Cheers, Caro.

PS I don't remember picture books from my childhood - were there none or was I deprived (or forgetful)?
Freyda

My god-daughter likes 'Roar!'- I don't know who it is by. It has a very sweet little cub in it.   Also the Shirley Hughes books, of which there are many. Alfie and Annie-Rose are great.

There was a lovely book by Posy Simmonds about a cat called Fred who leads a double life, only discovered when he dies and his funeral is like the memorial service of  a famous person. I think I enjoyed this one more than my children did. And 'The Tiger Who Came to Tea'.
Freyda

Caro wrote:

PS I don't remember picture books from my childhood - were there none or was I deprived (or forgetful)?


Me neither, now that you mention it, Caro. Not big colourful books, anyway. The children's books we had at home tended to be for older children, and mostly text with occasional black and white, rather scratchy type of line drawings. I loved Just William and the earlier drawings for these books were quite small but very full of  character. But we had the Ernest Shepherd drawings for the Pooh stories and poems. And the small-format Noddy books, which were all colour. Little Grey Rabbit, smallish books with gentle pictures and a nice square colour plate on the front; same with Beatrix Potter books, which have always been beautifully produced.  I think it was her own idea to have them made as small books for small hands. I adore the illustrations for the 'Tailor of Gloucester'. But all of these are as important for their stories as for the drawings. Maybe no one made solely picture books then (1950s, 1960s)?

I started to buy children's books as a young adult, long before I had children myself, mainly for the illustrations. I wanted to build up a collection but sadly this fell by the wayside as things like the mortgage etc called on my funds. I have a very nice large-format Wind In The Willows, and some Arthur Rackham-illustrated fairy tales. The other contemporary picture books went into my children's collection - hopefully the best of them are still in the attic. Some I bought just for their unusual style or decorative reasons, and were not very popular with my actual children.

There was someone called Michael ??? in the 1980s who painted beautiful dreamlike pictures in almost translucent or stained-glass colours, often gorgeous shades of blue. I can't recall his name or any book titles and am not aware that he is still making books. Any ideas who this was or is?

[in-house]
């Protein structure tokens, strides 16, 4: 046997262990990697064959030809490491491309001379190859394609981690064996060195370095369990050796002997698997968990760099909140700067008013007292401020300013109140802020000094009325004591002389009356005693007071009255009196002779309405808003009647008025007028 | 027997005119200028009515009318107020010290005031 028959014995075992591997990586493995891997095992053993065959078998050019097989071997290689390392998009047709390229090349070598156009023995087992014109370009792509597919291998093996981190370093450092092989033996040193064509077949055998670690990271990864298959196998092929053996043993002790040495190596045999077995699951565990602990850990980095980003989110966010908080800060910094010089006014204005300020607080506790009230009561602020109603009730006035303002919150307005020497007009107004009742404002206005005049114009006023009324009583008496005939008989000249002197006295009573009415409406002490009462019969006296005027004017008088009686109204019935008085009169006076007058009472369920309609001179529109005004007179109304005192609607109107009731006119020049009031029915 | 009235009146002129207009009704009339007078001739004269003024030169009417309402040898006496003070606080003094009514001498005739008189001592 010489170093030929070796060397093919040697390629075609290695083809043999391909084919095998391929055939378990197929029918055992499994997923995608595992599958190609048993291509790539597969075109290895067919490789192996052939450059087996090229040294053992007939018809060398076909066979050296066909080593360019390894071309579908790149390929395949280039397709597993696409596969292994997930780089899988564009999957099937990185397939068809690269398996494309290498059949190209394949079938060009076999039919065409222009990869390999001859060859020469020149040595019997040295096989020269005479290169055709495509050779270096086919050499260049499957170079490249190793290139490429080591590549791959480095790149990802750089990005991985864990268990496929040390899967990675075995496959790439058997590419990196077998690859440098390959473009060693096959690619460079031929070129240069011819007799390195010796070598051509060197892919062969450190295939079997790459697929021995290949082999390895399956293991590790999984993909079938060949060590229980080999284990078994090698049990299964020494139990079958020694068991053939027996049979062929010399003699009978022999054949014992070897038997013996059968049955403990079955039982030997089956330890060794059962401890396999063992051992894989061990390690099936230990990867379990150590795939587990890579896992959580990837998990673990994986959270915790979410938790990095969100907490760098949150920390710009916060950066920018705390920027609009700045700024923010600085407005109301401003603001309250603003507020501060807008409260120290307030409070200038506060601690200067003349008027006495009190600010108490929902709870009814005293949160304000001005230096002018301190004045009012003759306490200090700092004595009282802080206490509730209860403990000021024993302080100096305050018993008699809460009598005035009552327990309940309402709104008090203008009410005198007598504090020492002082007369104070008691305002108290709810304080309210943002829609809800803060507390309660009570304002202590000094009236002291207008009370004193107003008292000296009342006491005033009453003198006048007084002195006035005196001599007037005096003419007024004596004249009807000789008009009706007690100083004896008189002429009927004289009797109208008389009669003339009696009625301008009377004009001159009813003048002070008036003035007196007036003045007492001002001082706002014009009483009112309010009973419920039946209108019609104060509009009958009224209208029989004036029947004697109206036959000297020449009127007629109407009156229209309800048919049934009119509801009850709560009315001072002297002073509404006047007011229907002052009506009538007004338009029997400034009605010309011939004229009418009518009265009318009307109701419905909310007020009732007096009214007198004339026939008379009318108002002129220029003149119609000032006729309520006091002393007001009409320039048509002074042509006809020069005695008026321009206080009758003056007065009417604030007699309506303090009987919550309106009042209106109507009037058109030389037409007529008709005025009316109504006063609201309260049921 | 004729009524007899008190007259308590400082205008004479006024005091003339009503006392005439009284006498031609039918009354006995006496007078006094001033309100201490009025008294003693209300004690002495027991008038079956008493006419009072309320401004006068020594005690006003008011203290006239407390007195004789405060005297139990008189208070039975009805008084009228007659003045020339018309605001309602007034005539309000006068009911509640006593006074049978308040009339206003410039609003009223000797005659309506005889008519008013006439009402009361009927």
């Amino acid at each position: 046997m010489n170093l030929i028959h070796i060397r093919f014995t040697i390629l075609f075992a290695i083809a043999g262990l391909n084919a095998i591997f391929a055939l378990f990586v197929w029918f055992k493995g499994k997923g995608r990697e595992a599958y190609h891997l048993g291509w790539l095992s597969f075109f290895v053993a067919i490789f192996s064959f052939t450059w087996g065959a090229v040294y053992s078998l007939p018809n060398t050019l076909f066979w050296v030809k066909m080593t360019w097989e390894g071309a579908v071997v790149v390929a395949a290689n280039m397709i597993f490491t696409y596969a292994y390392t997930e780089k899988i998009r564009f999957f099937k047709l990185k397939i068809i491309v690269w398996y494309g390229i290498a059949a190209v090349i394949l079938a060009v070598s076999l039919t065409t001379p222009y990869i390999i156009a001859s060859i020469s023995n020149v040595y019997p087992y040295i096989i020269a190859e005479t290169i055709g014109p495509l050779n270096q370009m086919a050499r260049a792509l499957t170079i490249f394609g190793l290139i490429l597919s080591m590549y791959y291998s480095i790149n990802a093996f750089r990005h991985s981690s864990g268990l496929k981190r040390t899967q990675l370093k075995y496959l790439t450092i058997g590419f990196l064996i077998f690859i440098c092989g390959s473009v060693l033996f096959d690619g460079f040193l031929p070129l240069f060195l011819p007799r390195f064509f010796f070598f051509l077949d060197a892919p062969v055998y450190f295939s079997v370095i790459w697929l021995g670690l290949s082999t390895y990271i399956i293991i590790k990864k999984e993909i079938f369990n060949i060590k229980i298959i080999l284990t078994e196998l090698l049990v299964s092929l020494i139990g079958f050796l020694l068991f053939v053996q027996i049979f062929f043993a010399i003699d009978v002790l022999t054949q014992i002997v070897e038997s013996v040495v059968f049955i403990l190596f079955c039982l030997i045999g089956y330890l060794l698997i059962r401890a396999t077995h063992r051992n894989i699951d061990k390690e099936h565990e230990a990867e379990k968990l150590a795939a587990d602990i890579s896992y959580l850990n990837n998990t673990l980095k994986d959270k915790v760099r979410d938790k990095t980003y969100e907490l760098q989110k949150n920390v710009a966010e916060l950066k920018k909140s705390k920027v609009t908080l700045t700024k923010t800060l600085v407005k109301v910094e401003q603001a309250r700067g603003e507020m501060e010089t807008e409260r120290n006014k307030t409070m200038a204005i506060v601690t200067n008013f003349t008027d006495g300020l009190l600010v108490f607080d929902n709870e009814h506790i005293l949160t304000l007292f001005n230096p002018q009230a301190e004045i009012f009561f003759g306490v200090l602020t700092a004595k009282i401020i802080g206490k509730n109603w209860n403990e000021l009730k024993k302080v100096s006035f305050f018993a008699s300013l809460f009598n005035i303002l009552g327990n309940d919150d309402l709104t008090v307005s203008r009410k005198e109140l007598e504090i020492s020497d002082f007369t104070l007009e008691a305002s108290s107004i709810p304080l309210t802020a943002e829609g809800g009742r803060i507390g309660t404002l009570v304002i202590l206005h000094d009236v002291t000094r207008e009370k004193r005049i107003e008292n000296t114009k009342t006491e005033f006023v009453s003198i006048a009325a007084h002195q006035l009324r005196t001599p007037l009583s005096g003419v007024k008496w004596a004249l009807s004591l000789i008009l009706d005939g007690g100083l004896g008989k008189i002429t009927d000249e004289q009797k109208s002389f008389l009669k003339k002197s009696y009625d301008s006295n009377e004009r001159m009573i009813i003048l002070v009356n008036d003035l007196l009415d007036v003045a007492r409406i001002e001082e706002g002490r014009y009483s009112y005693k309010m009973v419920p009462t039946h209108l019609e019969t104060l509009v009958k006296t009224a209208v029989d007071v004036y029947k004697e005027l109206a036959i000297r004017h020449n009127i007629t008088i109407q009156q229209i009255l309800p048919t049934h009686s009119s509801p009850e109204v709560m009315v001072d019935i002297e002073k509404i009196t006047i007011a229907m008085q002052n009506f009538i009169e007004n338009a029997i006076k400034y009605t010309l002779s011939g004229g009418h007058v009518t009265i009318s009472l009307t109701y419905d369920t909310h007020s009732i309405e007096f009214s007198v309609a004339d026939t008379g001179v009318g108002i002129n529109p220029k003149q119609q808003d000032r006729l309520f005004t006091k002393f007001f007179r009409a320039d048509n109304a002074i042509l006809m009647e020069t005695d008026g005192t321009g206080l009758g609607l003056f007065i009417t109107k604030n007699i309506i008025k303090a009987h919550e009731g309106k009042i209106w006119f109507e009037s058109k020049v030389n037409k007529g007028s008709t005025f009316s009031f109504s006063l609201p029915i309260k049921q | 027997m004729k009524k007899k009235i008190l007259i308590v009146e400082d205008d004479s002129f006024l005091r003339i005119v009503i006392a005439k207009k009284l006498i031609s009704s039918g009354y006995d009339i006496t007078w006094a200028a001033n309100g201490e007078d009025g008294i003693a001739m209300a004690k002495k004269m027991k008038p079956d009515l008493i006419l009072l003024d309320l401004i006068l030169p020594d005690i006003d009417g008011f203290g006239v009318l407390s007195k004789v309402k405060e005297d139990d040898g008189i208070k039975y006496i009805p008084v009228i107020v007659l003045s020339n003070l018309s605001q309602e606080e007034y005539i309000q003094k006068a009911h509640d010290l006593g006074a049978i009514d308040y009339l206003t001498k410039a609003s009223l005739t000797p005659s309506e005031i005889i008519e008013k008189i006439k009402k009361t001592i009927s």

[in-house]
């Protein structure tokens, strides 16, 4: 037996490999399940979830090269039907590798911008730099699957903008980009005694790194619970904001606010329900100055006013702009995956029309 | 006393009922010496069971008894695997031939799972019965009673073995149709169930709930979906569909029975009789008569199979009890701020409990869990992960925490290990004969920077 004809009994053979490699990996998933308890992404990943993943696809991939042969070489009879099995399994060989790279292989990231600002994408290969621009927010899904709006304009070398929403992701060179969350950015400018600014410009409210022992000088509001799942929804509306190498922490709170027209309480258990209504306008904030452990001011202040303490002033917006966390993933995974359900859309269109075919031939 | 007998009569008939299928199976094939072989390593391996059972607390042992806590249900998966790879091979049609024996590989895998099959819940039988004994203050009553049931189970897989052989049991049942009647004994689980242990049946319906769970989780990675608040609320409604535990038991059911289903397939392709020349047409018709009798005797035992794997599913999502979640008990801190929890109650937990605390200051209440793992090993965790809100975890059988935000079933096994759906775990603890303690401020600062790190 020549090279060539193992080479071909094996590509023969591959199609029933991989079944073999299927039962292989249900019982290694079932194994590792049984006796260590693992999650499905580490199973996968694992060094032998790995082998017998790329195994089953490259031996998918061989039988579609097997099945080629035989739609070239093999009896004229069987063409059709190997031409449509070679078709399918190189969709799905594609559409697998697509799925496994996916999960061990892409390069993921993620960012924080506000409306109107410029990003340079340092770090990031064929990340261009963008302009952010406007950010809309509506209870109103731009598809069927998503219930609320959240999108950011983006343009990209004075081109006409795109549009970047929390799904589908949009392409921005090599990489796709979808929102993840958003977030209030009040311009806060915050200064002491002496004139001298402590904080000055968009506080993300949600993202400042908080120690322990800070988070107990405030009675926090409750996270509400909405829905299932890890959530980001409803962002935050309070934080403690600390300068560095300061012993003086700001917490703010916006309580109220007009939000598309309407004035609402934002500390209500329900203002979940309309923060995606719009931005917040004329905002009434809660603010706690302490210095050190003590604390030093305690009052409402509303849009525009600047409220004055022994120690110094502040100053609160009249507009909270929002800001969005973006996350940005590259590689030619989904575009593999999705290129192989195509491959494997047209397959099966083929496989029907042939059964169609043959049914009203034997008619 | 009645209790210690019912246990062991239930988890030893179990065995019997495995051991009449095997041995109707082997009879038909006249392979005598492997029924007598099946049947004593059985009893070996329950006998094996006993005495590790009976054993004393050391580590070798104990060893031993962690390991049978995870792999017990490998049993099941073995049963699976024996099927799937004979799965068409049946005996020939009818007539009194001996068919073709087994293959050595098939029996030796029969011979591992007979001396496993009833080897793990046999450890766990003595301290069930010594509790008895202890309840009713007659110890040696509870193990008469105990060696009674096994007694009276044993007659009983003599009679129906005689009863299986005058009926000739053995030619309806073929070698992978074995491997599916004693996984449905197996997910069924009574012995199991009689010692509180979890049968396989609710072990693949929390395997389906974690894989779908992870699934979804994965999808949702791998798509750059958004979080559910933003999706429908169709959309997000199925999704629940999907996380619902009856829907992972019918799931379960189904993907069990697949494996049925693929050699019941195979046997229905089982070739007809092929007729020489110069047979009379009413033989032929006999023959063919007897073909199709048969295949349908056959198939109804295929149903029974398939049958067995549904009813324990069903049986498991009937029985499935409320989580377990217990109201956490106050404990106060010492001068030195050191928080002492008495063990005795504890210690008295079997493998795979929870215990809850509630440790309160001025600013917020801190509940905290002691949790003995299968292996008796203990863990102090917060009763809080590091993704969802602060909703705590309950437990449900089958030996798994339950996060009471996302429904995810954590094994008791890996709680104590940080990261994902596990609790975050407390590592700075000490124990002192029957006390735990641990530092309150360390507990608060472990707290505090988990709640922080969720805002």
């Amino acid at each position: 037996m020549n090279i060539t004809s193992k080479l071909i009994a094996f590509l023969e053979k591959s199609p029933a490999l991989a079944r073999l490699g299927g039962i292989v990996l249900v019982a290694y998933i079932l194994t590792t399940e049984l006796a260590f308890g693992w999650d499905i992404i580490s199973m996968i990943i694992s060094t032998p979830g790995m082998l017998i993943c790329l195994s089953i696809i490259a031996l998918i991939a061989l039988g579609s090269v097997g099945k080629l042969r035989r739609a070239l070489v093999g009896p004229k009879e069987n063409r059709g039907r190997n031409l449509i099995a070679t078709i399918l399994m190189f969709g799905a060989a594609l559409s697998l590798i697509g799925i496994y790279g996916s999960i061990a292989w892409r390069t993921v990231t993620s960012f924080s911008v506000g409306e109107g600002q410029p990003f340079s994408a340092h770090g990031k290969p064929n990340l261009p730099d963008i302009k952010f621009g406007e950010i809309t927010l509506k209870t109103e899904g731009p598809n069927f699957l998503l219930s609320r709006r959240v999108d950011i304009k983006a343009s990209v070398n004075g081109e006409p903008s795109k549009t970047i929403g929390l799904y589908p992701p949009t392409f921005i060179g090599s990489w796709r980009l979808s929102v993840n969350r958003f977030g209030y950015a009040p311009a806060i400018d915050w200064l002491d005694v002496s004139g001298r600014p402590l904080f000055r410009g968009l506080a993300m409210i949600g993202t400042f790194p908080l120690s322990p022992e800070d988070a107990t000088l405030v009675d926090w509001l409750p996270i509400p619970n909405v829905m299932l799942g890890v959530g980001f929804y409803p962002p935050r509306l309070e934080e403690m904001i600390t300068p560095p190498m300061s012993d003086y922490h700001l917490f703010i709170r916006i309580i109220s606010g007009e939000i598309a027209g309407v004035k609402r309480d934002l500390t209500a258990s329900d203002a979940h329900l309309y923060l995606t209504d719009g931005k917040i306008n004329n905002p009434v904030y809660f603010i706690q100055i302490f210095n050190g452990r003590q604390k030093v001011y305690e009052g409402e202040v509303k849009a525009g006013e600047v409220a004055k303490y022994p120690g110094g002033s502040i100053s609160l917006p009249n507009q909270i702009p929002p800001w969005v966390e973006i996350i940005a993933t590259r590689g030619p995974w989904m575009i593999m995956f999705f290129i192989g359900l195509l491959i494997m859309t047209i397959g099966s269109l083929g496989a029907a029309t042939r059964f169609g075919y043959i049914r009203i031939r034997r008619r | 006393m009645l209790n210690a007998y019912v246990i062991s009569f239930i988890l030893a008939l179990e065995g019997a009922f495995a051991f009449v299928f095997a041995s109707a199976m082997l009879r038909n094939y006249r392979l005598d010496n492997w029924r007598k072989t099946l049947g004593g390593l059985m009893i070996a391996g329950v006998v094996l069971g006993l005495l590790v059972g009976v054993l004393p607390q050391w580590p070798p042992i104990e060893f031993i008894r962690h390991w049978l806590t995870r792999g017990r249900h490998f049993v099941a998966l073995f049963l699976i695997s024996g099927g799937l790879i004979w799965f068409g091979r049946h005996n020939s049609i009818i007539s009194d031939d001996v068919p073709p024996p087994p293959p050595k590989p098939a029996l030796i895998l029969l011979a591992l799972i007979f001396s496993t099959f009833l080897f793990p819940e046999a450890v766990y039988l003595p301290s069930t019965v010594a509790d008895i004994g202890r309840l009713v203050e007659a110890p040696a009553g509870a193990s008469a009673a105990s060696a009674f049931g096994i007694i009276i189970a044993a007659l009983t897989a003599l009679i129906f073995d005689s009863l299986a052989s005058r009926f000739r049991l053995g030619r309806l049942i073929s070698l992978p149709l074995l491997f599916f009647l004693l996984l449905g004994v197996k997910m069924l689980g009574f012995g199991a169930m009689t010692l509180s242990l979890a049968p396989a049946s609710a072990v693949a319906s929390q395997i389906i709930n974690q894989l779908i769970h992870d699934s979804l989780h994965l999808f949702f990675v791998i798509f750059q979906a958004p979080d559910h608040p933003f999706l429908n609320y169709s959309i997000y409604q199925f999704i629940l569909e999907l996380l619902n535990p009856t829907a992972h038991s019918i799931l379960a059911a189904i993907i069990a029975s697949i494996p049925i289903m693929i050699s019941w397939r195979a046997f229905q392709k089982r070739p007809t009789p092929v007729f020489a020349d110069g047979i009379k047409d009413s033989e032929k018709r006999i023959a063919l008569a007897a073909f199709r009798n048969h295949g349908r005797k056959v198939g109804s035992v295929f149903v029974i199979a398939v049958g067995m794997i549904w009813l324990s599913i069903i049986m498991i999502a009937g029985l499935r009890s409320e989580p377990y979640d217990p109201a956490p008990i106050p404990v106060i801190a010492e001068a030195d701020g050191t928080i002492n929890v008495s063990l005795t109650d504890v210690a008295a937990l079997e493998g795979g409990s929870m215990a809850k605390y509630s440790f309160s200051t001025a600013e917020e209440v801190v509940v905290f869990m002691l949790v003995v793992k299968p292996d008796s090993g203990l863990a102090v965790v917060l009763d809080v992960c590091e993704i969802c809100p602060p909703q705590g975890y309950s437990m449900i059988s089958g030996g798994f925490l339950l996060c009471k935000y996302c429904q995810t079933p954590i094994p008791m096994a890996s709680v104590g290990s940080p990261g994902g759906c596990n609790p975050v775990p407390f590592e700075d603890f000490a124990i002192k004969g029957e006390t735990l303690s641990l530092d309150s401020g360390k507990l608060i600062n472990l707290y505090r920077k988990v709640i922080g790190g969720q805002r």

I like Nick Sharratt pictures, and Eric Carle, though I don't know what children make of his rather abstract style. Still, he hasn't done badly, has he??
storrrm

The Very Hungry Caterpillar is a classic, and Orange Pear Apple Bear by Emily Gravett is wonderful.
Evie

My favourites as a child were the ones by Brian Wildsmith, especially The Rich Man and the Shoemaker, though it was a bit scary.  I still love his pictures.  

I also remember one called Buy Me a China Doll - and have just discovered it on amazon, though it's now out of print - lovely pictures:
[url]
http://www.amazon.com/Mommy-Buy-Me-China-Doll/dp/0374452865[/url]

And my brother had another one about a boy who goes to the seaside and has a rubber seahorse, and dreams about it becoming a real seahorse - I have never been able to find it again, but it was another one that was slightly scary in a haunting sort of way, with gorgeous watercolour pictures.[/img]
MikeAlx

I had one where a boy discovers the jungle scene of his wallpaper becomes real at night, and he wanders off into it (as you do). That one was quite scary!

Edit: A quick google suggests it was probably The Magic Wallpaper by Frank Francis
Castorboy

I have bought a picture book for our youngest grandchild's birthday which is illustrated with the most marvellous paintings, it has a gap in one page to allow the back view of a farmer, turn the page and you see the front view and other pages fold out to give a wide view of the action. I don't think these are unique to a chldren's book - it's just that The Moon and Farmer McPhee has won the NZ Post book of the year award. The author is Margaret Mahyand she tells a story about the effect of the Moon on the farmer and his animals.

The artist, David Elliott, also won an award for the best picture book. I am not surprised - the pictures are stunning with what the judges called a luminous quality. I felt they were almost in 3D the way the animals were shown.
Green Jay

That sounds lovely. Must look it up.
Castorboy

Hi  GJ. I have a feeling it will take about three months to appear in UK shops because that is how long books take to reach us!